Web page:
Controversy over how race should be taught in schools has sprouted up across the United States, with many states, including Wisconsin, putting forth bills to limit discussions of critical race theory in the K-12 classrooms and on college campuses. 

School boards from all corners the nation are facing the question of how to talk about race in K-12 schools and what role the government has to play in the education of these nuanced concepts.

Opponents of the critical race theory believe its lessons can be divisive, while supporters argue the curriculum is essential to highlighting the continuing plights and barriers people of color face due to institutionalized racism in the U.S.

The specific meaning of critical race theory is perhaps the element most up for debate, though some characteristics stay the same across various definitions, said John Witte, a University of Wisconsin Professor Emeritus of Public Affairs and Political Science John Witte.

“There are two fundamental aspects … First of all, that the racial problems that exist today have their origins in slavery and the problems of slavery persist over time and create some inequalities, or at least are partially connected to inequalities that exist,” Witte said. “The second aspect of it is that race problems go across institutions … they affect the education system, the corporate system, healthcare, etc.”

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UW Professor and critical race theory scholar Gloria Ladson-Billings agreed with Witte, noting the framework was originally developed at the UW Law School through workshops in the 1970’s as a way to explain people of color’s continuing struggles and despair about systemic change.

 Following the successes leading to the Voting Rights Act, Civil Rights Act and programs like affirmative action designed to help achieve equal opportunities for marginalized groups, social scientists questioned why disparities and inequalities still persisted after these efforts. Critical race theorists turned to the argument the problem must be systemic, Ladson-Billings explained.

The conversation around critical race theory begs the question of what race discussions can be had at the K-12 level, according to both professors.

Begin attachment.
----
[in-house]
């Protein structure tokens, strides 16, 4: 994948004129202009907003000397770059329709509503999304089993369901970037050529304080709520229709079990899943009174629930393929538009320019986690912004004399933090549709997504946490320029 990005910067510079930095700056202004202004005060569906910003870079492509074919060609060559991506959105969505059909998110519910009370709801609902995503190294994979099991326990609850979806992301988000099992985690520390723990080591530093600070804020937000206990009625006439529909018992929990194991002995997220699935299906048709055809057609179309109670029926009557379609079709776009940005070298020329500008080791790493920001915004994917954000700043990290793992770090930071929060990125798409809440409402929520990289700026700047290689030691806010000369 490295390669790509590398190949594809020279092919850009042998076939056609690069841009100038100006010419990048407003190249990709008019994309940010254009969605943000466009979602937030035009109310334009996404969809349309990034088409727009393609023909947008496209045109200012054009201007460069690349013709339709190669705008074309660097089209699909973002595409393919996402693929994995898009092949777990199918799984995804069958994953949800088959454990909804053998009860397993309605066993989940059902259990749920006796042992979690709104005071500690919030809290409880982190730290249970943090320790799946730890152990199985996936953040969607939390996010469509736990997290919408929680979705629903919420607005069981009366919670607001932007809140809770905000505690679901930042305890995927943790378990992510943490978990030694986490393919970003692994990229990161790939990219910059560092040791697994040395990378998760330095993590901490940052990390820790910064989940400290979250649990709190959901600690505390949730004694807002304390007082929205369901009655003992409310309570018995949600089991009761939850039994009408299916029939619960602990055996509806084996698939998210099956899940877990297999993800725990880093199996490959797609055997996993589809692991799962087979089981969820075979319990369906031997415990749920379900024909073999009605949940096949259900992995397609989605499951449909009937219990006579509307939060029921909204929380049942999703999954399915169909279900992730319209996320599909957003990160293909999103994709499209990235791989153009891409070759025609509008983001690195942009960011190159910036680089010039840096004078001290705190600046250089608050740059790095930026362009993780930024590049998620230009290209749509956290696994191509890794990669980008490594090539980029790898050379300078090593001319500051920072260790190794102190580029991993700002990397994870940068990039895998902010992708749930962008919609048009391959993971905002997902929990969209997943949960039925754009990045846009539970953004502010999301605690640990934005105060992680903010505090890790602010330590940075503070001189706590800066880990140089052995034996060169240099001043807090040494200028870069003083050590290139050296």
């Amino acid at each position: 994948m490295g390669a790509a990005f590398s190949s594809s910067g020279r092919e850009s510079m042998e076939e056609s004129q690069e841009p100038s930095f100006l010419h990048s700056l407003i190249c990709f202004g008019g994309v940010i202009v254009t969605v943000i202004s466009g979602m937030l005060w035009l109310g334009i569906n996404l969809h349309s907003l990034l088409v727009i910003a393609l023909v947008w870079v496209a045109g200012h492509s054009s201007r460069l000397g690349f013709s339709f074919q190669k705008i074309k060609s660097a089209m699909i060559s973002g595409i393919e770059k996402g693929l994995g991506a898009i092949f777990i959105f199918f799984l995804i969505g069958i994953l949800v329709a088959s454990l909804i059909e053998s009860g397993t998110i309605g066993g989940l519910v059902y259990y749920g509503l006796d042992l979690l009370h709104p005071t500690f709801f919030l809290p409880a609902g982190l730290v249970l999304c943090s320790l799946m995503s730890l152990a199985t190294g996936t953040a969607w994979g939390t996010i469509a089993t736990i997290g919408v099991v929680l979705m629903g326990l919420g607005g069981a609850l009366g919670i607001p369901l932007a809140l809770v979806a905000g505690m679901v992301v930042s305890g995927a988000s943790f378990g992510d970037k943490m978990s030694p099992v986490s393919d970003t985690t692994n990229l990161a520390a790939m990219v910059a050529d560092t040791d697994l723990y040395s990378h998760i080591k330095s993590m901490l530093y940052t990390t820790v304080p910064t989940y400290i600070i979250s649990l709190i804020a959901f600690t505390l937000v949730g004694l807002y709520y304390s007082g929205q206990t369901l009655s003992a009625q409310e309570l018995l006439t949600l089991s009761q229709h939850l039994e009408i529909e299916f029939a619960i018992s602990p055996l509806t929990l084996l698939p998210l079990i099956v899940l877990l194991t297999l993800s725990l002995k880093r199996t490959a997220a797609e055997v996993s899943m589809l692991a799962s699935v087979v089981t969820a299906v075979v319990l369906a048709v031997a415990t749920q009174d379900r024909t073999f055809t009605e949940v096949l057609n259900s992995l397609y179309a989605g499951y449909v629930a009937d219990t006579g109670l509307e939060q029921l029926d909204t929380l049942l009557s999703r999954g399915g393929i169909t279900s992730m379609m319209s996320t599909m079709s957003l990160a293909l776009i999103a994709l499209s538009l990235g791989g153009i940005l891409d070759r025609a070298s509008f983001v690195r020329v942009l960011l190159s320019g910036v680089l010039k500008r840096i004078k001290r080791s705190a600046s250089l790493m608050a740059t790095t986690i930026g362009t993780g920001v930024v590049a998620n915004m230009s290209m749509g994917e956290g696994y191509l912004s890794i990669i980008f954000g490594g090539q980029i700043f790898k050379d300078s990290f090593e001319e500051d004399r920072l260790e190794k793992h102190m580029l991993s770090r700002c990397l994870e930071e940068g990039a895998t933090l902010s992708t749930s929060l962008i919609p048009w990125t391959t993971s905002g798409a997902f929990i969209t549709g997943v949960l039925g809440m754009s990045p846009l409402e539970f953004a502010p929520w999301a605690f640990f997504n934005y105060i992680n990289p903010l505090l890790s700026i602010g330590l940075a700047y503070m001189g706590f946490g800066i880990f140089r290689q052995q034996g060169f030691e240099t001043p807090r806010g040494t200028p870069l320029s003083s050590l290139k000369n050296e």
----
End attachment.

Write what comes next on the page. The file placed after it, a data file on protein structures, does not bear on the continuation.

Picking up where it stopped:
Ladson-Billings added in her definition of critical race theory that it is a theoretical framework created to help explain the inequalities that come with racism. Because the theory is complex, she would not teach the theory to students at a level lower than higher education. 

“Why wouldn’t you teach mechanical engineering in third grade or discourse analysis in fifth grade? There’s no point,” Ladson-Billings said. “They don’t have enough information or any use.”

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Witte agreed, adding conversations about race at young ages are rarely useful and tend to result in misunderstandings and hurt feelings.

Ladson-Billings said she believes the controversy around critical race theory in schools is a “red herring,” as the conversation is not really about the academic framework at all but rather the 2022 and 2024 elections.

Ladson-Billings said she feels the revival of conversations about the theory is merely political parties resorting to inflammatory language to gain support when their policy initiatives fail. She called it a version of McCarthyism, or the use of unsubstantiated claims to publicly defame someone’s character, especially because the definition of critical race theory has been skewed in political discourse.

Despite this, both professors agreed they believe the removal of race from K-12 school curricula entirely could lead to other problems, as students will be going to secondary education institutions without the background knowledge of race that is necessary for effective discussions.

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Witte stated he is still unsure about the use of the term “critical race theory” in schools, because while it does open up an important conversation on racism and its origins, it is a term that also often receives a harsh response from white people who feel they are being blamed for the actions of their ancestors.

Ladson-Billings said the study of critical race theory and race-related analyses at the collegiate level and above will be difficult to censor, as academics are free to study anything they want at the higher level, regardless of if it is popular or not. She also stated the importance of “sifting and winnowing” — a metaphor coined at UW to refer to the pursuit of knowledge and truth.

Ladson-Billings cited recent articles she had seen about people not wanting students to learn about Ruby Bridges, who was the first Black student to integrate Southern schools in 1960, according to the National Women’s History Museum.

“I just read an article that said, ‘No, we don’t want them to read [about Ruby Bridges],’ and here’s my problem – if it’s okay for Black and brown kids to experience racism, how come it’s not okay for white kids to know about it?” Ladson-Billings said.

The discussion in Wisconsin continues, with a GOP-led series of bills on the table that would ban public schools, universities and technical colleges from teaching about concepts like systemic racism and implicit bias.